You can use any state’s plan you want. It’s not like the old prepaid tuition plans. With those, you were buying the cost of a credit-hour at an Ohio institution. You would then redeem them as a credit hour going forward. Whatever you put in the account has cash value and whatever the value is, it is. That’s what you use to pay for those qualified educational expenses.
When you use those 529 accounts for qualified educational expenses, the distributions are not taxed.
Get your deduction
But here’s the deal. If you use another state’s plan, you don’t get to take the state income tax deduction—if you live in Ohio or West Virginia. If you live in Ohio and you use North Carolina’s plan, you miss out on the state income tax deduction. If you live in West Virginia and use Nebraska’s plan, you miss out on that current tax benefit as well.
But if you live in Ohio and use Ohio’s plan, you get to deduct your contribution against your state income. And if you live in West Virginia, and you use West Virginia’s plan, you get to deduct even more.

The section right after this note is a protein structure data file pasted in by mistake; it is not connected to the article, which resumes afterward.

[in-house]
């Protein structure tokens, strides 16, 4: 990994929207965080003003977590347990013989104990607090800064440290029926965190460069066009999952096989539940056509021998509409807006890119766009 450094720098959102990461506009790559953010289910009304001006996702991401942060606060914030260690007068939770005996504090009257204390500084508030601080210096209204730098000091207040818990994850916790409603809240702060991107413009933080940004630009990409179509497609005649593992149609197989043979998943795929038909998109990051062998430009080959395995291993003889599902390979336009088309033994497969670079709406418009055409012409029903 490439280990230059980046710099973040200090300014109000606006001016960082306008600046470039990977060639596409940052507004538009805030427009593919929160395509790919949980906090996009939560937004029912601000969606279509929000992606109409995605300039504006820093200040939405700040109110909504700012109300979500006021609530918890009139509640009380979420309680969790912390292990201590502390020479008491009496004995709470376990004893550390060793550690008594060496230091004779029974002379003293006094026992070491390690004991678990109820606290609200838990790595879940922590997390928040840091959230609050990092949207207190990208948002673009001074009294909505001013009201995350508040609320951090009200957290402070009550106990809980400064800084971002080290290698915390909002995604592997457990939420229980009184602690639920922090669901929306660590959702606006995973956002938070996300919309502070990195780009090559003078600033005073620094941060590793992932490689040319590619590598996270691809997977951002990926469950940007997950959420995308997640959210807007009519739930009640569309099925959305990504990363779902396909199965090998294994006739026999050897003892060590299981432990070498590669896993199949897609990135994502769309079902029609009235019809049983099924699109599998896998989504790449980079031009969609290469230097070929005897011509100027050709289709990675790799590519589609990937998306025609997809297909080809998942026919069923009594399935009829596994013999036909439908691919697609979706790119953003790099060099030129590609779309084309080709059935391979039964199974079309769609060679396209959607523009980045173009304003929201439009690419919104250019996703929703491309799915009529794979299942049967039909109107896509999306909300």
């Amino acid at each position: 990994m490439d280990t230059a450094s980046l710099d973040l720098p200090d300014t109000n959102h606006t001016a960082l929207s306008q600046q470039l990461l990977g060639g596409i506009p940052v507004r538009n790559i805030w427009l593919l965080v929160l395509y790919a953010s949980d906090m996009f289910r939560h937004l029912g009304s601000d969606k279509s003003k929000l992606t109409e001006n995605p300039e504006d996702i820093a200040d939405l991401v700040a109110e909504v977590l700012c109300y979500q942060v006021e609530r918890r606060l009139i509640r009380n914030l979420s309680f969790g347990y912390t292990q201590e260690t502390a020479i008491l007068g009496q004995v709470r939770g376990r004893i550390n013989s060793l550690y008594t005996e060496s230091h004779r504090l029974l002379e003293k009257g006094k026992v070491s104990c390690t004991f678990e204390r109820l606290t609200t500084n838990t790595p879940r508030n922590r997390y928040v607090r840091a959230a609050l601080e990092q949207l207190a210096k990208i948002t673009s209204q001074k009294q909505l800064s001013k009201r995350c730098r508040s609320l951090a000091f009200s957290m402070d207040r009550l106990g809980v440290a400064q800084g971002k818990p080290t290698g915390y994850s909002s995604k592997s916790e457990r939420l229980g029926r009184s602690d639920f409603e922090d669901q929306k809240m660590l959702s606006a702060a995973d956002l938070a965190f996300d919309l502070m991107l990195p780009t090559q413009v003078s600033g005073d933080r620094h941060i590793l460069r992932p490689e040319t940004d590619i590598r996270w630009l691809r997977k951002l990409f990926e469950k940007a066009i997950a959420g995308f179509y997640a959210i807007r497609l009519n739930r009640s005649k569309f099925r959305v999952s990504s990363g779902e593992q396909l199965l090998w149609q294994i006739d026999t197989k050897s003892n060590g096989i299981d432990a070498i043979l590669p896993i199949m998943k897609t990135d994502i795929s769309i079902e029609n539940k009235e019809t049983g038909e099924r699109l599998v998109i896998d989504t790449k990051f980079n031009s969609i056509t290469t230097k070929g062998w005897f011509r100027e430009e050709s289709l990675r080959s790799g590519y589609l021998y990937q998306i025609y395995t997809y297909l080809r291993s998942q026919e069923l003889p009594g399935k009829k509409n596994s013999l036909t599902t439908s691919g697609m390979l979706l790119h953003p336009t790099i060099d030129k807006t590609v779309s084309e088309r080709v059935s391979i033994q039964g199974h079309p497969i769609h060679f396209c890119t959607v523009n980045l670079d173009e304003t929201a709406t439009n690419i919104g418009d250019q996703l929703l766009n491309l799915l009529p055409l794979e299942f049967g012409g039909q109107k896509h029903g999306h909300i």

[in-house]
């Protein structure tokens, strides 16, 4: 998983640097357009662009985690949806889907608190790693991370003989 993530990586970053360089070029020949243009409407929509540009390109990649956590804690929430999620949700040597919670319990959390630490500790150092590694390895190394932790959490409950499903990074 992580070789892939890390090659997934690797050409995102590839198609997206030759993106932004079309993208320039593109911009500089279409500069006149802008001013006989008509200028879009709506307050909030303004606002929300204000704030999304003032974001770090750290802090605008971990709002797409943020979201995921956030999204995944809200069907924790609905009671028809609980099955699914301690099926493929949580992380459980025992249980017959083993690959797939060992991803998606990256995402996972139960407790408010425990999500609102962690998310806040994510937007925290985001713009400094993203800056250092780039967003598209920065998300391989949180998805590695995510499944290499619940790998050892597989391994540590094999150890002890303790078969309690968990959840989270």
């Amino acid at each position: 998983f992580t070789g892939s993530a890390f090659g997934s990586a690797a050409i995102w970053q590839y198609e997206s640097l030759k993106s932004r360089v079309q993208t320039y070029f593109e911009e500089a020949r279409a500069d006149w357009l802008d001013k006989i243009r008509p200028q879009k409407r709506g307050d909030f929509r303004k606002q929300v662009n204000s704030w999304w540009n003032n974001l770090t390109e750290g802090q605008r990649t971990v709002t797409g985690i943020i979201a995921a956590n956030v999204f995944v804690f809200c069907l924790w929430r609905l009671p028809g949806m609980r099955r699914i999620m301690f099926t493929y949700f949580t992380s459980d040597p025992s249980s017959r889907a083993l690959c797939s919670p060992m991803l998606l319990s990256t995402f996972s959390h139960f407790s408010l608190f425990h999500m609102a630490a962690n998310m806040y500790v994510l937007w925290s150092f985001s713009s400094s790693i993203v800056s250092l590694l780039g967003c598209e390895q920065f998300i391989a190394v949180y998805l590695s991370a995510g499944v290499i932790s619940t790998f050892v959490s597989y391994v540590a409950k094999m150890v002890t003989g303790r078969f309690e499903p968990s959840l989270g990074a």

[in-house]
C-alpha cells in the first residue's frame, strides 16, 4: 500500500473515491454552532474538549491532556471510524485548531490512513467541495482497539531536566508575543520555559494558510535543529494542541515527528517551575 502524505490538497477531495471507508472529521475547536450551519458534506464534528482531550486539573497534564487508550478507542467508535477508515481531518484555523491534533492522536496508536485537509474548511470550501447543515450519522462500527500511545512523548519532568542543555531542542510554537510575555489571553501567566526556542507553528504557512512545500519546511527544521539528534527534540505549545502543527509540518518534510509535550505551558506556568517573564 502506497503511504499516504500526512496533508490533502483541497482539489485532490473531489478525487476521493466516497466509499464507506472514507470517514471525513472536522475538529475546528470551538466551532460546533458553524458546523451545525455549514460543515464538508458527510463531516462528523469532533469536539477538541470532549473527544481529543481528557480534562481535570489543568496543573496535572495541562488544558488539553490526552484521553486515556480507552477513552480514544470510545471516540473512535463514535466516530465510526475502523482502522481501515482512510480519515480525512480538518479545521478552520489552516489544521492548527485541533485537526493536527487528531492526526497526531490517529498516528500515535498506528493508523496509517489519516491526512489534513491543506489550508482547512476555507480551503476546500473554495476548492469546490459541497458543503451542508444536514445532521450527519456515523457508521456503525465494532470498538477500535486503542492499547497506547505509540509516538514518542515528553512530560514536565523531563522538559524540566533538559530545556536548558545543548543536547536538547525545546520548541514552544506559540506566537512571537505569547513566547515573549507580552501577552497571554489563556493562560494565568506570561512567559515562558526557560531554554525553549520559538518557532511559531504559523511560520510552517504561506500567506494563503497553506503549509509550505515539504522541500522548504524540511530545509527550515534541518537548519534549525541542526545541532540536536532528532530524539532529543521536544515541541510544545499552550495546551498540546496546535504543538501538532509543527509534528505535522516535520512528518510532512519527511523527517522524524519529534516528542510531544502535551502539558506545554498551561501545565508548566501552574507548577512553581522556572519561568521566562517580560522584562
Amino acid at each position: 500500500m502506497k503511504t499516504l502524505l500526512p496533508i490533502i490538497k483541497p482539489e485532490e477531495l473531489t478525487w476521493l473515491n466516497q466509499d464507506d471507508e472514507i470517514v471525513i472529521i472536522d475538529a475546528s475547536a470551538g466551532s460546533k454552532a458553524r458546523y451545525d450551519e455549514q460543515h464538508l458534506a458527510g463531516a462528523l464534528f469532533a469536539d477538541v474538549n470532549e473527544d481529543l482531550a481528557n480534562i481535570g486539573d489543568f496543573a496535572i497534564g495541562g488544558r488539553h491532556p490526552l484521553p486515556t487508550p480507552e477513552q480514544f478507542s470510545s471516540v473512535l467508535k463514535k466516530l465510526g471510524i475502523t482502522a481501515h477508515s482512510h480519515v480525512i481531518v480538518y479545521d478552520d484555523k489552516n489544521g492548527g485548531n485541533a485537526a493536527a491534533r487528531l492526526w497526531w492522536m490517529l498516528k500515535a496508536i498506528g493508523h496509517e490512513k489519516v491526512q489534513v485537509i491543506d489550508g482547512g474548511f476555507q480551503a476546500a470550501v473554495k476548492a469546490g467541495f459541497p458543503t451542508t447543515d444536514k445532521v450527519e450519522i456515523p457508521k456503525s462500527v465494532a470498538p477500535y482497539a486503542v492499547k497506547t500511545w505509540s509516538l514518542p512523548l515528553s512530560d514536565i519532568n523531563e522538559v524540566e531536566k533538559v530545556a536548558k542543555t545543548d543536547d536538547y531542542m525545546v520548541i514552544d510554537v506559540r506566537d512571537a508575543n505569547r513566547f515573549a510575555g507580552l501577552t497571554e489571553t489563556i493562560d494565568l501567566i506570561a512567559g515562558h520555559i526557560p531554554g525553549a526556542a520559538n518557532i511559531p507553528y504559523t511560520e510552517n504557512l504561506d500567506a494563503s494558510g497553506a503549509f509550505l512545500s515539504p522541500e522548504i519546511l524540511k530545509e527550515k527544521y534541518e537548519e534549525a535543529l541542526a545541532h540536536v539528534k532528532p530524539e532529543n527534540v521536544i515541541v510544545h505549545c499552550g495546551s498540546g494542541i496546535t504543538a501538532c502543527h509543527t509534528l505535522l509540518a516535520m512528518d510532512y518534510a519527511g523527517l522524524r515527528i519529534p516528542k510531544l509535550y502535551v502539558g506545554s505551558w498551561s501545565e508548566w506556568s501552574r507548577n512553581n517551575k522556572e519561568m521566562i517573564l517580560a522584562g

If you can get the current income tax deduction, use your state’s plan. If your kids want to set up their plan in another state and make contributions that’s fine, too. They’re not limited to how many 529 accounts you can have for a single beneficiary. But it makes sense that you get the tax benefit for making the contributions if you can.
Question 4: Getting started as an investor (13:41)
How can someone with a smaller income get started with investing?
This is an excellent question. I’m glad you’re thinking about doing something for your future. The good news is the costs to invest have come down a lot. We now live in a world where there are no commissions on stocks or ETFs. That means you can buy one share of a company and it won’t cost you any transaction fees.
Years ago, the cost to buy stocks was significant, maybe $200-$300 to buy 100 shares of stock. And when I started in 1996, I think we were charging probably somewhere between $75 and $150 for a stock trade. If you didn’t have a lot of money, it was difficult to start buying individual stocks. And if you wanted to buy an odd lot, which is something that is not divisible by 100, there were additional fees.